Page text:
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Authors: Ann Christopher

Just about sex (page 2)

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“And didn’t you sign up to cochair the auction to benefit the West-End Clinic? Poor kids and all that? I want you right out front on that thing. Smiling, helping. Et cetera, et cetera. See if you can’t borrow a baby or something and get your picture taken kissing it.”

“Oh, my goodness, I’m trapped here with Machiavelli,” came the running commentary from the sofa.

Simone dropped her head and threw her hand over her mouth so Pat wouldn’t see her laugh, not that Pat paid attention to anything else while spouting advice.

“I think they’ll realize they want a young, hip, sexy woman in their papers every day,” Pat said. “Not some shriveled old grandma. This gig is yours to lose, Simone. Got me?”

“Oh, I got you.” Simone shoved all thoughts of Alex Greene and his nameless threats far away. She would not sit around waiting for the other shoe to drop. There was no other shoe. There couldn’t be.


“Alex? Alex? What are you doing?”

Startled, Alex looked up from the blue glow of his computer screen to see his older sister Laurel standing in his dark living room, staring at him as if his face had gone striped. Shaking her head and muttering, she put down her briefcase and moved around the room switching on lamps. Her long, flowery purple dress—how did she walk around like that without stepping on the end of it and falling on her face?—flapped behind her like a flag waving in the breeze. When she finished with the lights, she turned to the windows and closed the curtains.

Alex massaged the back of his stiff neck, rubbed his tired eyes and stretched. It dawned on him that it was dark, inside and outside the house. What time was it? He checked his watch: eight-thirty. Eight-thirty? Already? He’d meant to order a pizza hours ago, but he’d forgotten all about that once he hit the Internet. And now Laurel.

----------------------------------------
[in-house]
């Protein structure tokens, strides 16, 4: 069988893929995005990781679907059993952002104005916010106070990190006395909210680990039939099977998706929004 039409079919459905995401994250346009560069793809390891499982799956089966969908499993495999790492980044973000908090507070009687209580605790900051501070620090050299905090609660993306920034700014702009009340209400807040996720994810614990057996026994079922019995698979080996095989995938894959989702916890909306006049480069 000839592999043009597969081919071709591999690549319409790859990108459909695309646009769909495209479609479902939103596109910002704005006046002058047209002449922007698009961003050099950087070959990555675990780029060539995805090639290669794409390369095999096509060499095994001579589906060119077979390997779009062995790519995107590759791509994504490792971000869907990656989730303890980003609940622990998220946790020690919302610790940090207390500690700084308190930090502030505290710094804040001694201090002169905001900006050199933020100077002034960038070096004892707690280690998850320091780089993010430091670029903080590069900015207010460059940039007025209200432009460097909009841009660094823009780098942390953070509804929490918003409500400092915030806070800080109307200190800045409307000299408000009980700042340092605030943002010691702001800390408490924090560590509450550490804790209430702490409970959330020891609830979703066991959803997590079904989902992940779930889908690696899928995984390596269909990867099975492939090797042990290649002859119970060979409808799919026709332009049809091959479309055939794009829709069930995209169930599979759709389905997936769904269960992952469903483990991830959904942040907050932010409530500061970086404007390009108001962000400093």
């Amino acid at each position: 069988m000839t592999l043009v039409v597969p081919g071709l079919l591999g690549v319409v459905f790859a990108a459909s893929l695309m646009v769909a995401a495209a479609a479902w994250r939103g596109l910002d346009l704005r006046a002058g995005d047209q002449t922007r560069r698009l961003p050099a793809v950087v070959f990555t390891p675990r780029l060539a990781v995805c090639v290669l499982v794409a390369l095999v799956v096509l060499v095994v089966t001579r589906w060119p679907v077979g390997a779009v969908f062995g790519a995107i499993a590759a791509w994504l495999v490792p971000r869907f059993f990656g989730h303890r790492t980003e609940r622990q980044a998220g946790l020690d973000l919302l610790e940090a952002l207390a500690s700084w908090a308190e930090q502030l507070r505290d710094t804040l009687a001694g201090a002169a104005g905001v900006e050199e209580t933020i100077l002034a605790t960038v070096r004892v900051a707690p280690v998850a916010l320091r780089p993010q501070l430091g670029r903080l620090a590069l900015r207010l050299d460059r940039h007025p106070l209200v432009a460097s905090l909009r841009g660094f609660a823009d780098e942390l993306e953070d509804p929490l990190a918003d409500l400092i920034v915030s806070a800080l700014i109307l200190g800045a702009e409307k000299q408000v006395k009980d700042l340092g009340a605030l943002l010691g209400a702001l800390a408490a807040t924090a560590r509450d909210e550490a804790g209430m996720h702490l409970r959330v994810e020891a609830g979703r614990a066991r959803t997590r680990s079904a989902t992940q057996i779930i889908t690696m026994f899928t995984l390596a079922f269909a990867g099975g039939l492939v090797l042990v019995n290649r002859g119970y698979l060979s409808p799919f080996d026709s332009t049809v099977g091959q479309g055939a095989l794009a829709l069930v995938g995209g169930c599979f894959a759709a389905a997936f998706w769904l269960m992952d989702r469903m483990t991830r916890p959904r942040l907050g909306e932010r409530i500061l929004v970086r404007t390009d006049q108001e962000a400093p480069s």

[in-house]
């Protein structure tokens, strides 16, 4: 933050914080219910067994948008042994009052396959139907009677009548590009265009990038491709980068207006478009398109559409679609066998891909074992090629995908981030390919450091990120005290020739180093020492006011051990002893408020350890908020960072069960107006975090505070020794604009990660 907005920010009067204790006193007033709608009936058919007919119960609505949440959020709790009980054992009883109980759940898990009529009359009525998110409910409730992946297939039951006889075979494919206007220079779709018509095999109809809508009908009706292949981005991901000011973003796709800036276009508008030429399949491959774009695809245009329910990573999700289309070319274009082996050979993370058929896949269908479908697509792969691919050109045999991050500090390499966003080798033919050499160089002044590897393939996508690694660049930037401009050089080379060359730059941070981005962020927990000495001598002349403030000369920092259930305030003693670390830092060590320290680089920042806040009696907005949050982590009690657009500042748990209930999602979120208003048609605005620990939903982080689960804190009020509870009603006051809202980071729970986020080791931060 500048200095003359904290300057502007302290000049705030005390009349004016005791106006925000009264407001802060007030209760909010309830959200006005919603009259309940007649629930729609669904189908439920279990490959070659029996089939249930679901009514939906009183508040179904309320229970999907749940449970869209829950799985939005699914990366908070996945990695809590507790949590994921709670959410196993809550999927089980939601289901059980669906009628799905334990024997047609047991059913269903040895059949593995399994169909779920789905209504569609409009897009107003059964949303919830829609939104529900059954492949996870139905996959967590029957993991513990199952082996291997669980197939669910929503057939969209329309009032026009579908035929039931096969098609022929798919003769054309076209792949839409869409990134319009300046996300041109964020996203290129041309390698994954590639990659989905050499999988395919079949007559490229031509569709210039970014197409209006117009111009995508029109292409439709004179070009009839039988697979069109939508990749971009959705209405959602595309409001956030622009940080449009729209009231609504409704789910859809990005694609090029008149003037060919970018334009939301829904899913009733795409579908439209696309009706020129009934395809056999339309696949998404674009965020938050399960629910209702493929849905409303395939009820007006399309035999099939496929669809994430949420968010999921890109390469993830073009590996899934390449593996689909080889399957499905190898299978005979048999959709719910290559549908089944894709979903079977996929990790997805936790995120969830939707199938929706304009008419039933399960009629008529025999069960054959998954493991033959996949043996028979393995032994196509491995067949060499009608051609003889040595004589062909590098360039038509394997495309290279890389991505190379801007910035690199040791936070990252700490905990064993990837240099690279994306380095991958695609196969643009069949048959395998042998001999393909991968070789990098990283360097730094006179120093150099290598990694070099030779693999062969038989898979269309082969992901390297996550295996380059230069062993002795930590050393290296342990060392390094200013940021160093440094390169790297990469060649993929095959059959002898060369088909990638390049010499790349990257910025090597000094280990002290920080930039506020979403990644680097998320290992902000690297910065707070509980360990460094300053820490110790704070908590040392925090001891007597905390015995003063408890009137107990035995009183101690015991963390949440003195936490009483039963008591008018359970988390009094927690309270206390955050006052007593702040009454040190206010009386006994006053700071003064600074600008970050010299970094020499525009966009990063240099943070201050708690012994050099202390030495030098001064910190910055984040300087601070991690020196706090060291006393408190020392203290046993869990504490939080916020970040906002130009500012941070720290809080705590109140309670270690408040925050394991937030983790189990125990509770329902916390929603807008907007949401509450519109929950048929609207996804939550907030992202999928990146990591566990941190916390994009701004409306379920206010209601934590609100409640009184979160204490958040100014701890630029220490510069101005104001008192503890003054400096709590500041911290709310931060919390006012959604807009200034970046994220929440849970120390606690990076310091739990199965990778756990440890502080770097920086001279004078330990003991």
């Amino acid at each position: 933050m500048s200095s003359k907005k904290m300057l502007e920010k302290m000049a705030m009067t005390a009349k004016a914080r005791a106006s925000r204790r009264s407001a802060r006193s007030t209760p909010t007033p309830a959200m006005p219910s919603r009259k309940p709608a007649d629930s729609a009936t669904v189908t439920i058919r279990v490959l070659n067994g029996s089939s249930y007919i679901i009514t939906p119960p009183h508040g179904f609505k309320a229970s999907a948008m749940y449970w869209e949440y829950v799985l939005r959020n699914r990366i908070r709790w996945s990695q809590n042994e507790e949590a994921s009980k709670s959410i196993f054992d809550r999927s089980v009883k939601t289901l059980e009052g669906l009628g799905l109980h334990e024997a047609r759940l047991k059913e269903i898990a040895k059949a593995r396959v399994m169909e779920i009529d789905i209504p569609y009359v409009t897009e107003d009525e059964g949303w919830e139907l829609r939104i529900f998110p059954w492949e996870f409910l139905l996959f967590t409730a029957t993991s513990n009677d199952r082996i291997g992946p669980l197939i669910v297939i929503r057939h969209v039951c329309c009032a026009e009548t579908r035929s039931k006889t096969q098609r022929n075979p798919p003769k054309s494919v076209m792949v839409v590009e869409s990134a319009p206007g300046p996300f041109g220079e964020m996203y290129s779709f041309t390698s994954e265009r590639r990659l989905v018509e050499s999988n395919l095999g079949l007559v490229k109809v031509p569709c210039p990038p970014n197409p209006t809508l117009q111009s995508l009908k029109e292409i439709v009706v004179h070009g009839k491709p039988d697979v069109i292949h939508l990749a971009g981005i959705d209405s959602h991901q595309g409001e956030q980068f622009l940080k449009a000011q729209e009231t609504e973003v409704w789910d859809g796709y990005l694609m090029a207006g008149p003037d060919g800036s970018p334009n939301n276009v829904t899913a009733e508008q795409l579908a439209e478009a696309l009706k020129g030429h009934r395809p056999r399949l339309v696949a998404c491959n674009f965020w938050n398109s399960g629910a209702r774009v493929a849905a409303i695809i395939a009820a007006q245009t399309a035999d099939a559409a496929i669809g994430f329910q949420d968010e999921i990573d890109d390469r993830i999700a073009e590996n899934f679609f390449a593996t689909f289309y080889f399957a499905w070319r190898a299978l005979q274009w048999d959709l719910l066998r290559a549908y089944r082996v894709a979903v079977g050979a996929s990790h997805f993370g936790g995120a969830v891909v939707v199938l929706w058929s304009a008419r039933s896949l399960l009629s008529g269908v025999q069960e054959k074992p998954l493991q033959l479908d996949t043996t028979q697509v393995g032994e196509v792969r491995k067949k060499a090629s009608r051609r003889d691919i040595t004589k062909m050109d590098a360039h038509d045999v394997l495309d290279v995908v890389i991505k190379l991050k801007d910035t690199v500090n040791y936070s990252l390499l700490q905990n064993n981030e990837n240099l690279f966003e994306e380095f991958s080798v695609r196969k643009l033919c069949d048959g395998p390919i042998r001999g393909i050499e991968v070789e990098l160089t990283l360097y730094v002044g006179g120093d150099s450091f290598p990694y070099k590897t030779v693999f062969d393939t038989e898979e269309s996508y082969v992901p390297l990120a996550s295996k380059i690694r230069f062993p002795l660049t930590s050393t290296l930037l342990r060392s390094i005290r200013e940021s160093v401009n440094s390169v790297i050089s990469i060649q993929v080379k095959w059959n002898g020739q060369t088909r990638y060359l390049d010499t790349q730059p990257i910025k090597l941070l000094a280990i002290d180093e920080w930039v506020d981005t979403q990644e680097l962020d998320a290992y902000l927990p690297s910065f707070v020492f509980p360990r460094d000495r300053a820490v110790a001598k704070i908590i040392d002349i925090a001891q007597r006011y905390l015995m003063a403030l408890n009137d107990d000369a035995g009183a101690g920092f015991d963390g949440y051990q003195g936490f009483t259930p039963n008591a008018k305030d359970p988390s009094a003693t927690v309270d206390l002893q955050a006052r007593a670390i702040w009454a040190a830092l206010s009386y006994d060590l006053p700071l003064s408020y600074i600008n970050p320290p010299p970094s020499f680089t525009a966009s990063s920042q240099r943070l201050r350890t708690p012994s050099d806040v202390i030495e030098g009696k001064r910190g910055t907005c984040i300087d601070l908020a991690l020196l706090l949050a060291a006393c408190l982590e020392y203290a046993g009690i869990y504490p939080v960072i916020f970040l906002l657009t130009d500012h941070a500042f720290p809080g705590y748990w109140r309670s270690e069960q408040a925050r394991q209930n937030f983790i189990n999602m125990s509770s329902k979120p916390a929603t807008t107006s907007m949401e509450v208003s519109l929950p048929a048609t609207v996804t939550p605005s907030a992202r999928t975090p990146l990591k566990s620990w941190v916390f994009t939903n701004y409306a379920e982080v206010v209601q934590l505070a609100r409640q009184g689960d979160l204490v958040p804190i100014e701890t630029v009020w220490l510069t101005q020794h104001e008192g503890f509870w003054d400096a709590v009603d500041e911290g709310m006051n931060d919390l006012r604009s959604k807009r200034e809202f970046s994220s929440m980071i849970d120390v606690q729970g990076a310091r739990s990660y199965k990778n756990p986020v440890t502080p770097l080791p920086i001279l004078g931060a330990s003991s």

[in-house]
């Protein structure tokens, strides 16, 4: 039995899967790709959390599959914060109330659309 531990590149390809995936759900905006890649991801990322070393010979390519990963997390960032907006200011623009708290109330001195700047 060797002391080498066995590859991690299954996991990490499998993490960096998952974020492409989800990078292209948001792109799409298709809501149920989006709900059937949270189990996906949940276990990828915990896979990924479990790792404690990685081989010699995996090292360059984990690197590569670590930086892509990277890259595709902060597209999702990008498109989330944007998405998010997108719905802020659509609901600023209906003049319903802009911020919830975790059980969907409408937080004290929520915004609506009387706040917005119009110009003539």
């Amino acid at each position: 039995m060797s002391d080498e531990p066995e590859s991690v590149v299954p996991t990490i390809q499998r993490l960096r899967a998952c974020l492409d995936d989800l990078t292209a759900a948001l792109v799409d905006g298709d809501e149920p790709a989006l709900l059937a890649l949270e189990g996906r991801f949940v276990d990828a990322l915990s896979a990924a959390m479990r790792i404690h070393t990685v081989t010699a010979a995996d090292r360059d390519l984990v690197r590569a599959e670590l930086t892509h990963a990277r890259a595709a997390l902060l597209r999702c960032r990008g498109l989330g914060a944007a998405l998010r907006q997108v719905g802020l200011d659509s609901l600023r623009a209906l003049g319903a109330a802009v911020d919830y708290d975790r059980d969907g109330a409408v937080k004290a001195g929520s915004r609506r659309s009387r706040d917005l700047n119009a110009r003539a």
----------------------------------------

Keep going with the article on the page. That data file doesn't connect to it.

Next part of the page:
“Who let you in?”

Leaning against the open French door between the living room and his office, she put her hands on her hips. “After I rang the doorbell ninety-seven times and you didn’t answer, I let myself in.”

“Maybe it’s broken. I’ll check it.”

“It’s not broken. I heard it. You were in one of your little zones again.”

“Oh.” He watched warily as she planted herself on the sofa and adjusted the pillows behind her back. She wasn’t planning to stay, was she? Couldn’t she see he was busy?

He turned back to the screen and scrolled down. “What are you doing here?”

She scratched her head, adjusting some purple scarf-type thing she had wrapped around her short Afro. “Good to see you, too, Alex. Wasn’t that you I talked to half an hour ago on the phone? Wasn’t that you who told me you’d take a look at my laptop for me? Hello?Hello?”

Alex grunted and clicked on another page. “How’s my nephew?”

“Keith’s good. He’s supposed to be doing his homework right now, but I’ll bet he’s IM’ing his little friends.”

“Need any money?”

She frowned down at her skirts as she smoothed them. “No, I donotneed any money. I wish you’d stop asking. I don’t need any more handouts from my little brother.”

Alex gritted his teeth. What a proud pain in the posterior she was. Why wouldn’t she just let him help her? He’d foolishly thought he’d wear her down one day, to the point where she’d graciously and quietly accept a check from him every month. No dice. “It’s what I’m here for. What’s the point of working hard and making a lot of money if I can’t spread it around?”

“It’s not your job! You’re not his father.”

“Well, if Joe was around I wouldn’t have to, but he’s not. And you can’t do everything by yourself on your salary at the clinic.”

“No, thanks,” she said flatly.

Alex scowled and drummed his fingers on the desk, running through his options. He’d drop it for now, but maybe he should send a couple months’ rent directly to her landlord. Or he could buy her one of those gift cards for groceries. Or—

“What are you working on, Alex?”

—he could make a car payment for her. They went to the same bank, so—

“Alex! What are you working on?”

Alex snapped out of his thoughts, forcing himself to pay attention to his sister. “Nothing. A little research.”

“On what?”

“Dr. Simone.”

Actually,researchwasn’t the right word. He didresearchat the office when a client had a question or he was working on a patent application. What he’d done tonight went far beyondresearch.He’d put together a dossier about the good doctor. Right there, on his laser printer, sat a two-inch-thick stack of data about that woman—every tidbit of information the Internet could provide. Every column or article she’d written. Every interview she’d ever given. Plus he’d studied and memorized every page on her Web site.